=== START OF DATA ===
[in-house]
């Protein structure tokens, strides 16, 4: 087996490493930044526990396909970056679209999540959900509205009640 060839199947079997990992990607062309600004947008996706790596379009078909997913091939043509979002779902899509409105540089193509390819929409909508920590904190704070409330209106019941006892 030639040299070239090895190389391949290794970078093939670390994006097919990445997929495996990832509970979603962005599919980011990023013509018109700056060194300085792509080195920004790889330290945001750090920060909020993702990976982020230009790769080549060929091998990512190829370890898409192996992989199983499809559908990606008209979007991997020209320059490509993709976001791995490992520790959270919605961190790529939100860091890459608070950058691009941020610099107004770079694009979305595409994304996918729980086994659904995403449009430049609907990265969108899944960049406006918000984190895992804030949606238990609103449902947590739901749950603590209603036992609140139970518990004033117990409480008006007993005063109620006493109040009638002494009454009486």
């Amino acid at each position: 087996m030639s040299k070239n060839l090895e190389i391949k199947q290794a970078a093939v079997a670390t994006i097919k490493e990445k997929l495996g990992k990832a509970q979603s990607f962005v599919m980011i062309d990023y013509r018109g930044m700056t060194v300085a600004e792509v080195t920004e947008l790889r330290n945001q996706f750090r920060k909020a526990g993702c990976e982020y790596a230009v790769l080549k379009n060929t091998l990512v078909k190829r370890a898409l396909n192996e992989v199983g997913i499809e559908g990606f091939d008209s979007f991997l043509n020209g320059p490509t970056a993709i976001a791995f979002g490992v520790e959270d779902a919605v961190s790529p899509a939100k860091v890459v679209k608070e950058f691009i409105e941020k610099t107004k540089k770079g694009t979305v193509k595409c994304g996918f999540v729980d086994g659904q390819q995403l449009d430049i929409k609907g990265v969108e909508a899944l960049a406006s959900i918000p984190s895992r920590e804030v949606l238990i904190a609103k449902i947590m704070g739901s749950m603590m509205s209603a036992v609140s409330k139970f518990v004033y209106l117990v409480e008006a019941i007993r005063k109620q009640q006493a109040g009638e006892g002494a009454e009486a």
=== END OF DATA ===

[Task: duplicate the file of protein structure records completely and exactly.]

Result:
[in-house]
């Protein structure tokens, strides 16, 4: 087996490493930044526990396909970056679209999540959900509205009640 060839199947079997990992990607062309600004947008996706790596379009078909997913091939043509979002779902899509409105540089193509390819929409909508920590904190704070409330209106019941006892 030639040299070239090895190389391949290794970078093939670390994006097919990445997929495996990832509970979603962005599919980011990023013509018109700056060194300085792509080195920004790889330290945001750090920060909020993702990976982020230009790769080549060929091998990512190829370890898409192996992989199983499809559908990606008209979007991997020209320059490509993709976001791995490992520790959270919605961190790529939100860091890459608070950058691009941020610099107004770079694009979305595409994304996918729980086994659904995403449009430049609907990265969108899944960049406006918000984190895992804030949606238990609103449902947590739901749950603590209603036992609140139970518990004033117990409480008006007993005063109620006493109040009638002494009454009486």
């Amino acid at each position: 087996m030639s040299k070239n060839l090895e190389i391949k199947q290794a970078a093939v079997a670390t994006i097919k490493e990445k997929l495996g990992k990832a509970q979603s990607f962005v599919m980011i062309d990023y013509r018109g930044m700056t060194v300085a600004e792509v080195t920004e947008l790889r330290n945001q996706f750090r920060k909020a526990g993702c990976e982020y790596a230009v790769l080549k379009n060929t091998l990512v078909k190829r370890a898409l396909n192996e992989v199983g997913i499809e559908g990606f091939d008209s979007f991997l043509n020209g320059p490509t970056a993709i976001a791995f979002g490992v520790e959270d779902a919605v961190s790529p899509a939100k860091v890459v679209k608070e950058f691009i409105e941020k610099t107004k540089k770079g694009t979305v193509k595409c994304g996918f999540v729980d086994g659904q390819q995403l449009d430049i929409k609907g990265v969108e909508a899944l960049a406006s959900i918000p984190s895992r920590e804030v949606l238990i904190a609103k449902i947590m704070g739901s749950m603590m509205s209603a036992v609140s409330k139970f518990v004033y209106l117990v409480e008006a019941i007993r005063k109620q009640q006493a109040g009638e006892g002494a009454e009486a």